Photos by Caitlin Abrams
Dinners at 320 Northeast are filling up fast.
It’s good to know there’s still such a thing as true organic buzz. The real stuff comes from people passing photos and messages to one another about something they’ve found—not a thing they only read about on BuzzFeed or saw on Pinterest, but something they actually experienced and can’t wait to share. This is how 320 Northeast came to be.
A friend of mine had recently been to a dinner at someone’s house and couldn’t wait to tell me about it and share pictures of the food. It wasn’t a dinner party of friends; it was a ticketed dinner club of sorts. She signed up and paid $75 to eat a multi-course meal with a table full of strangers in the home of a chef and his wife. Now, I’ve heard of and been to private dining clubs and underground restaurants before, but I never write about them because, quite honestly, they never last. It’s often all flash and secrecy, and full of more portent than legality, which makes it hard for me to write stories encouraging you to go. But this seemed different.
The founders of 320 Northeast were looking for something different. Megan Sheridan had recently quit her job, leaving behind her unsatisfying corporate life to find happiness. Her husband, Matt Kappra, is a chef who has cooked at Lucia’s and some other fine places in town. He suggested that since the couple were often happiest when cooking dinner for others, they should do just that. But they didn’t want to become caterers, there had to be something more personal in this endeavor.
Inspired by the bounty of our local larders, the couple decided to create dinners that were a taste of here. Cooking with only foods and ingredients (excluding salt) that are produced within a drive for them has been the challenge they’ve set for themselves and their diners. They butcher their own animals, they forage and feed foragers. To keep costs low, Sheridan started canning CSA overages from local farms and splitting the bounty with them. When they realized that wine wasn’t really fitting the paradigm, they shifted to pairing courses with Wyndfall ciders.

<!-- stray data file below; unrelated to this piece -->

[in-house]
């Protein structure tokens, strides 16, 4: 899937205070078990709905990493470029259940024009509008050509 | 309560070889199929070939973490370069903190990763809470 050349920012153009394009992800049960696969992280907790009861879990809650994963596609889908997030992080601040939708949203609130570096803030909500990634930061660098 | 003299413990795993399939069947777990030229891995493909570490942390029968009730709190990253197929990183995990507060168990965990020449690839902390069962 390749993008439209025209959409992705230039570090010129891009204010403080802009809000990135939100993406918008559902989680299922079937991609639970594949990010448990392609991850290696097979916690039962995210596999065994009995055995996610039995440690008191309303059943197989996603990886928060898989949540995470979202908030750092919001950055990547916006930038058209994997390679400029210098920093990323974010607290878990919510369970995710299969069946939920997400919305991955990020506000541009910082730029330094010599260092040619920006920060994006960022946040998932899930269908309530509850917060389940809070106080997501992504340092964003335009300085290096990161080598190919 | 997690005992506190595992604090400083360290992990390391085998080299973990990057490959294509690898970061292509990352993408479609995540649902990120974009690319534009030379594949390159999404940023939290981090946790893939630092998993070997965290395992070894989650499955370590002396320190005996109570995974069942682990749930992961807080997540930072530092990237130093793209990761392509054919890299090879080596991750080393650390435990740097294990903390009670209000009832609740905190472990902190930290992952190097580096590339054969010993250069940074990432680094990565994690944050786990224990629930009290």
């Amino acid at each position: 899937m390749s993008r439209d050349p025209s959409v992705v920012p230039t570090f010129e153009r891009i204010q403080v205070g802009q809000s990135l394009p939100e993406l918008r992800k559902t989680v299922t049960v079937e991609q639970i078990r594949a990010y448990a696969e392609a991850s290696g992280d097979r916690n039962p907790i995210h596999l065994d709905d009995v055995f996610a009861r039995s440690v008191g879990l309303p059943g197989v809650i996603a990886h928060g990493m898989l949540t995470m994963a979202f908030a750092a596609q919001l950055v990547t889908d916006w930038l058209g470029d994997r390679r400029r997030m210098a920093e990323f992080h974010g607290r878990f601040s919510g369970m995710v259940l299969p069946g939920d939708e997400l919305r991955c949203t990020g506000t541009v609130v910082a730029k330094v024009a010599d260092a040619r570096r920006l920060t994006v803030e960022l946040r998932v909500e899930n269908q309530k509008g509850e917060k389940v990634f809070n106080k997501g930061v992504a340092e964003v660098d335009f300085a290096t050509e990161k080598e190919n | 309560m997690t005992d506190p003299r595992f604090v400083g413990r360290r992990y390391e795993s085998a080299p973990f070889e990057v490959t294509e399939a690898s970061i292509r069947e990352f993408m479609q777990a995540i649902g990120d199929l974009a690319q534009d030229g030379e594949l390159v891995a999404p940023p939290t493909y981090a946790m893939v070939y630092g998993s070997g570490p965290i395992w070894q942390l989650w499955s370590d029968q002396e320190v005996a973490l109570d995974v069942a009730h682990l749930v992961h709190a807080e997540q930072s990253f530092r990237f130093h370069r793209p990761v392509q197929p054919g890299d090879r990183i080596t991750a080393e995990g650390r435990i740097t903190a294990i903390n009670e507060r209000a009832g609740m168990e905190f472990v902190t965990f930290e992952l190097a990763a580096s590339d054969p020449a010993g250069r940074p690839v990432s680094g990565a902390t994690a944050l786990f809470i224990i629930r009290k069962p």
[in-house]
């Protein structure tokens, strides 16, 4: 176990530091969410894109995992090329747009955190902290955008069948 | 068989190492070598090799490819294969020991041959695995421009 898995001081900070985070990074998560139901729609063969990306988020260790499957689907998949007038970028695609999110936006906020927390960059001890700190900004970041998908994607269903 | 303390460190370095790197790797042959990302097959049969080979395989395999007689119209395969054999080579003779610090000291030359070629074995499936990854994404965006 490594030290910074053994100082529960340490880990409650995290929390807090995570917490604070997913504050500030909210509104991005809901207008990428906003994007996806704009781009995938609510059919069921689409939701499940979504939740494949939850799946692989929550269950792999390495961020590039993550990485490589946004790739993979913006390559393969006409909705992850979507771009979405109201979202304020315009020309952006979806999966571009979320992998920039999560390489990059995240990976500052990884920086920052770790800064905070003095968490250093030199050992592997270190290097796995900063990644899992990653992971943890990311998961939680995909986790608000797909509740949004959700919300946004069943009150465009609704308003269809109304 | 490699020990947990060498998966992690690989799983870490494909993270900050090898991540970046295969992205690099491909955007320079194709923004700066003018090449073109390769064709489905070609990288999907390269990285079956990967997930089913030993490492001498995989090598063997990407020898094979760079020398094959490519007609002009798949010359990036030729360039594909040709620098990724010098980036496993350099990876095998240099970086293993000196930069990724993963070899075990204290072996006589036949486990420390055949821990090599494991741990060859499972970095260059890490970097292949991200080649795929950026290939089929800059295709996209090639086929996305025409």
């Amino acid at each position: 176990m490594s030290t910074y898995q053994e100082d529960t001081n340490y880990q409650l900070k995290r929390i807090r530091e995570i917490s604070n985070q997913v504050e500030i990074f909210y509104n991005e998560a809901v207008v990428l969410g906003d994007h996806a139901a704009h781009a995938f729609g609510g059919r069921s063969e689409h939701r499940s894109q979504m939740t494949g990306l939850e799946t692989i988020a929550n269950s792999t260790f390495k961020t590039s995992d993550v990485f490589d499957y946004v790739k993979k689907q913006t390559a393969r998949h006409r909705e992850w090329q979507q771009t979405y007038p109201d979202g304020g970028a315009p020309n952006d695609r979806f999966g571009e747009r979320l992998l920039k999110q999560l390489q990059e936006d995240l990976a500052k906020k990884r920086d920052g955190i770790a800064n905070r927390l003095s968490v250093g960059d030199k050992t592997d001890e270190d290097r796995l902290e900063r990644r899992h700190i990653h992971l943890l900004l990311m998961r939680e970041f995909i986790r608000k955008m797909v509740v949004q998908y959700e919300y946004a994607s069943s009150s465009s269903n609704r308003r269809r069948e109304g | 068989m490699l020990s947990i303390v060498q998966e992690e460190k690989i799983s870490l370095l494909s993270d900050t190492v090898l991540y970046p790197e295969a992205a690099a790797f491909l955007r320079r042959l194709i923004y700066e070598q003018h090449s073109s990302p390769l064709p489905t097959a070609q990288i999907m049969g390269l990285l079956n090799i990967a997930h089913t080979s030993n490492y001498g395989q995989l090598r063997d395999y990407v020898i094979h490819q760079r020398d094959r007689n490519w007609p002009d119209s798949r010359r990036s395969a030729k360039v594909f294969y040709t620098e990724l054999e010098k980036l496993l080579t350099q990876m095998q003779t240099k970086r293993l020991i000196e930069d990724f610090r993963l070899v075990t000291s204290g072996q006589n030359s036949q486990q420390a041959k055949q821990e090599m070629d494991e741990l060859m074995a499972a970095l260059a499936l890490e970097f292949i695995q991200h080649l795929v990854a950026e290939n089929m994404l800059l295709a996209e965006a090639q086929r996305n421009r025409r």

The spring dinner I enjoyed was a beautiful meal of lamb, fresh pasta, trout, rhubarb, and morels. And it did taste of here. Plates were beautifully presented, but not fussy. It was honest food that celebrated the chosen ingredients, letting them sing on the plate above all things. There was a quiet reverence for the food that was neither overly earnest nor laden with moral expectations, oft a downer at such meals. The food didn’t demand your high ground; instead, it humbly sat as the simple elegance of dinner, in someone else’s house.
As a private dining club, it’s all on the up-and-up. They’re not allowed to advertise, but word-of-mouth seems to be working well, and social media is still considered free game. Instagram, in particular, has been a boon to their bookings. To reserve a seat at the table, you simply go to their website and ask to join. You’ll then get an invite, then pick a night—at first they offered only Mondays, but they’ve since added Saturdays with a longer menu and higher price. Pay your ticket fee and show up for dinner, where the table is set with handwritten, personalized menus as place cards. Sheridan is gluten-free and can make some adjustments, but generally, the menu is set by the chef and his ingredients. (Remember the dinner is in a house; there’s no cooler stocked with meal alternatives.)
During my dinner, the people at our table were from the Cities, Richfield, Burnsville, Shorewood. We were a bubbly bunch and chatted freely while Sheridan and her forager friend served us plate after plate. The woman sitting across from me used to be an architect, but chucked it and decided to set up her own accounting firm for creatives. Next to her was a woman who is the pastor at a local church. Next to me was a retired couple who had sold their home in Shorewood and just bought an RV so they could roam around the country in the next phase of their lives. Through conversation, we discovered that one man was a former pilot, and then that Sheridan is a pilot, from a family of pilots.
By the time the meal was over, when Sheridan and Kappra had pulled up chairs to the table and the neighbor had popped over with his dog, I realized this was more than just a millennial game. All of these people at the table (regardless of age or status) were interested in seeing life differently, not just for the flash and dazzle of a spectacular dinner in a secret spot, but for the real guts and glory of living it according to their own rules. And that is also how the meal tasted. Full of heart and invention and humility, from the softest bite of cured trout to the clink of glasses filled with local gin as we 10 eaters toasted our hosts. Things are shifting, as they should.
Our dinner was the last dinner in their house. Their neighborhood association got a little skitchy with the activity and asked them to cease. Instead of calling it quits, they’ve leased another space with a kitchen just down the road to host dinners and cook for private events (still using their menu and their ingredients—again, this isn’t catering). Normally, this is where I would have tuned out, assuming the end was near, but not with 320 Northeast. Most of the dinners on the site are already booked for the next month, and I’m pretty enchanted to see where this one goes.